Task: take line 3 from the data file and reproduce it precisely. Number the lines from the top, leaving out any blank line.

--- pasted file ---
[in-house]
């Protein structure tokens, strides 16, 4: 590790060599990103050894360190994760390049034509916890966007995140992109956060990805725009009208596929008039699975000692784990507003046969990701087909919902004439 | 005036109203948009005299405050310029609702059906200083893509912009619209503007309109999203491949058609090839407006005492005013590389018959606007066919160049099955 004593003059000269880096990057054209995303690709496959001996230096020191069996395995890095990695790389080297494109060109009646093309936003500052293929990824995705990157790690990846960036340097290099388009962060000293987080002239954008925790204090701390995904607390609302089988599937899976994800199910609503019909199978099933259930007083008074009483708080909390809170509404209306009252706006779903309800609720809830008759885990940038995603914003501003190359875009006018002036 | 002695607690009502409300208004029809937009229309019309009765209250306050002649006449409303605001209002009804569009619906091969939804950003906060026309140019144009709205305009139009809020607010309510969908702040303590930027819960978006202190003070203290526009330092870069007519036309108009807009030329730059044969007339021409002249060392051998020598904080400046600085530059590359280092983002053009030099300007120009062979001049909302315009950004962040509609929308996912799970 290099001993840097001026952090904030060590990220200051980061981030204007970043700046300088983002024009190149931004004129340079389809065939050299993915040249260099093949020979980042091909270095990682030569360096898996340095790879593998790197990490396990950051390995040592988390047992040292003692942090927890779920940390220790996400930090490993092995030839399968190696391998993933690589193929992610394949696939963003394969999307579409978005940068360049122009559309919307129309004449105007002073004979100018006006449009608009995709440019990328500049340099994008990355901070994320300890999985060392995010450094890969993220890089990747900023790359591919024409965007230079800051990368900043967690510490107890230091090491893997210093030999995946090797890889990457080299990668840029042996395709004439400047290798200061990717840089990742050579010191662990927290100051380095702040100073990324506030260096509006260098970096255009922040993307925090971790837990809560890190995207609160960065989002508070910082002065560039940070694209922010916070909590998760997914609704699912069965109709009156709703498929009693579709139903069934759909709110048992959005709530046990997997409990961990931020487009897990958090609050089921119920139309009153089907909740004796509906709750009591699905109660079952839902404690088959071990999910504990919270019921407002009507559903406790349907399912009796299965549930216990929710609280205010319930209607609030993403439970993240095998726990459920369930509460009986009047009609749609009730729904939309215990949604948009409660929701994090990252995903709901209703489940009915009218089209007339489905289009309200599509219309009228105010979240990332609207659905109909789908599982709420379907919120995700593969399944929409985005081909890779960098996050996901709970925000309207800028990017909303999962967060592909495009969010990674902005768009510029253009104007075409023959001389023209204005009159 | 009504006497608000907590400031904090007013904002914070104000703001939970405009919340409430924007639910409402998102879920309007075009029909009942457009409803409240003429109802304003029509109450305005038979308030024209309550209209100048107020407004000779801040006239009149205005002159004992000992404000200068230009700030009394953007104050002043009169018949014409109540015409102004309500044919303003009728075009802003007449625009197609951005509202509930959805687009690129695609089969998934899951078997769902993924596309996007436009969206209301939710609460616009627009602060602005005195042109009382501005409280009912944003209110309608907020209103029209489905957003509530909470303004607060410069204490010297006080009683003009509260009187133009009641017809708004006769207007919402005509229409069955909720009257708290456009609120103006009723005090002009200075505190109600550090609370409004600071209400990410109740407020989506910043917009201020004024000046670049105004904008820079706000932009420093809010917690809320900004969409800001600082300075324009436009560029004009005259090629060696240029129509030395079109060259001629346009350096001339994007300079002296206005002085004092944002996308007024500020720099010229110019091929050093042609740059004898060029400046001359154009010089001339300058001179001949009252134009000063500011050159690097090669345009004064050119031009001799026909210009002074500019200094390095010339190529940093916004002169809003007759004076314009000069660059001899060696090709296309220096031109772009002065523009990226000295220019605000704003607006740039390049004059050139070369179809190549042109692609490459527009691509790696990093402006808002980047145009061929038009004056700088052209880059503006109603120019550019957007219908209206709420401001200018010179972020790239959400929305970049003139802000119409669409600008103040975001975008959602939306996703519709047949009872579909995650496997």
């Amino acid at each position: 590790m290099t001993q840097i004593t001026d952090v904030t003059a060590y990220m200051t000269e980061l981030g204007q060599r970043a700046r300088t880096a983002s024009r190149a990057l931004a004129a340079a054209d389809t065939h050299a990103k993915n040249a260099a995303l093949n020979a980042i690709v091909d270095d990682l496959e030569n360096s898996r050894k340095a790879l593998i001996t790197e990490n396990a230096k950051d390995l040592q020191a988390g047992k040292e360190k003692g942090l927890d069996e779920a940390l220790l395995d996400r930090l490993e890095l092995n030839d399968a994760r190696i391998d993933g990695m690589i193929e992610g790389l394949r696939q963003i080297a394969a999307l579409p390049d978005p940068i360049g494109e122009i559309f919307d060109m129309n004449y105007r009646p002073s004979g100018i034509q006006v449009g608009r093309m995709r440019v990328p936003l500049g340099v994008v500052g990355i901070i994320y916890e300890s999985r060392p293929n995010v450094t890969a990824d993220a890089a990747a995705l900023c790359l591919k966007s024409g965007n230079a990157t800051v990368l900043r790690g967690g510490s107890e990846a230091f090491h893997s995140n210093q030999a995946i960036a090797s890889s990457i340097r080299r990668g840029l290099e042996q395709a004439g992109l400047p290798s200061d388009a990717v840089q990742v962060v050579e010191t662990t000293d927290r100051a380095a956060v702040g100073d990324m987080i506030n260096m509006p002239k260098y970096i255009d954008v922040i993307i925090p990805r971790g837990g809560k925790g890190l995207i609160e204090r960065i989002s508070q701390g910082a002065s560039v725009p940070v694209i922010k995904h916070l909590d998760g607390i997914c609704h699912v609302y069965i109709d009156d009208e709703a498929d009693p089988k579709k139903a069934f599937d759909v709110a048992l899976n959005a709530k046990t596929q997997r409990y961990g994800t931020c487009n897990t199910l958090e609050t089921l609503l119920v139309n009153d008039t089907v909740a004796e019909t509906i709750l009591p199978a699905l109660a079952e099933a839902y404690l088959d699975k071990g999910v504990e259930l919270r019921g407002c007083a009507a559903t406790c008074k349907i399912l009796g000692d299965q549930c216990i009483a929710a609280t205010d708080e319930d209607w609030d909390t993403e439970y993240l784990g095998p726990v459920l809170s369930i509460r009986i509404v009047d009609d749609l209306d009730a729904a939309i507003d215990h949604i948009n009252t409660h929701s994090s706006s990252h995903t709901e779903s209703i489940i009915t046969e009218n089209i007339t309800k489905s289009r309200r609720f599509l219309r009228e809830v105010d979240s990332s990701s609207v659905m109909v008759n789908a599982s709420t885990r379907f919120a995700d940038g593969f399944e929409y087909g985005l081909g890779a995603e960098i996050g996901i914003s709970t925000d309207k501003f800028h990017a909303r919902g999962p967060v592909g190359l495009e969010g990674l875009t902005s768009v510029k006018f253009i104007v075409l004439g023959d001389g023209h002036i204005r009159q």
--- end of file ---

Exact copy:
């Amino acid at each position: 590790m290099t001993q840097i004593t001026d952090v904030t003059a060590y990220m200051t000269e980061l981030g204007q060599r970043a700046r300088t880096a983002s024009r190149a990057l931004a004129a340079a054209d389809t065939h050299a990103k993915n040249a260099a995303l093949n020979a980042i690709v091909d270095d990682l496959e030569n360096s898996r050894k340095a790879l593998i001996t790197e990490n396990a230096k950051d390995l040592q020191a988390g047992k040292e360190k003692g942090l927890d069996e779920a940390l220790l395995d996400r930090l490993e890095l092995n030839d399968a994760r190696i391998d993933g990695m690589i193929e992610g790389l394949r696939q963003i080297a394969a999307l579409p390049d978005p940068i360049g494109e122009i559309f919307d060109m129309n004449y105007r009646p002073s004979g100018i034509q006006v449009g608009r093309m995709r440019v990328p936003l500049g340099v994008v500052g990355i901070i994320y916890e300890s999985r060392p293929n995010v450094t890969a990824d993220a890089a990747a995705l900023c790359l591919k966007s024409g965007n230079a990157t800051v990368l900043r790690g967690g510490s107890e990846a230091f090491h893997s995140n210093q030999a995946i960036a090797s890889s990457i340097r080299r990668g840029l290099e042996q395709a004439g992109l400047p290798s200061d388009a990717v840089q990742v962060v050579e010191t662990t000293d927290r100051a380095a956060v702040g100073d990324m987080i506030n260096m509006p002239k260098y970096i255009d954008v922040i993307i925090p990805r971790g837990g809560k925790g890190l995207i609160e204090r960065i989002s508070q701390g910082a002065s560039v725009p940070v694209i922010k995904h916070l909590d998760g607390i997914c609704h699912v609302y069965i109709d009156d009208e709703a498929d009693p089988k579709k139903a069934f599937d759909v709110a048992l899976n959005a709530k046990t596929q997997r409990y961990g994800t931020c487009n897990t199910l958090e609050t089921l609503l119920v139309n009153d008039t089907v909740a004796e019909t509906i709750l009591p199978a699905l109660a079952e099933a839902y404690l088959d699975k071990g999910v504990e259930l919270r019921g407002c007083a009507a559903t406790c008074k349907i399912l009796g000692d299965q549930c216990i009483a929710a609280t205010d708080e319930d209607w609030d909390t993403e439970y993240l784990g095998p726990v459920l809170s369930i509460r009986i509404v009047d009609d749609l209306d009730a729904a939309i507003d215990h949604i948009n009252t409660h929701s994090s706006s990252h995903t709901e779903s209703i489940i009915t046969e009218n089209i007339t309800k489905s289009r309200r609720f599509l219309r009228e809830v105010d979240s990332s990701s609207v659905m109909v008759n789908a599982s709420t885990r379907f919120a995700d940038g593969f399944e929409y087909g985005l081909g890779a995603e960098i996050g996901i914003s709970t925000d309207k501003f800028h990017a909303r919902g999962p967060v592909g190359l495009e969010g990674l875009t902005s768009v510029k006018f253009i104007v075409l004439g023959d001389g023209h002036i204005r009159q």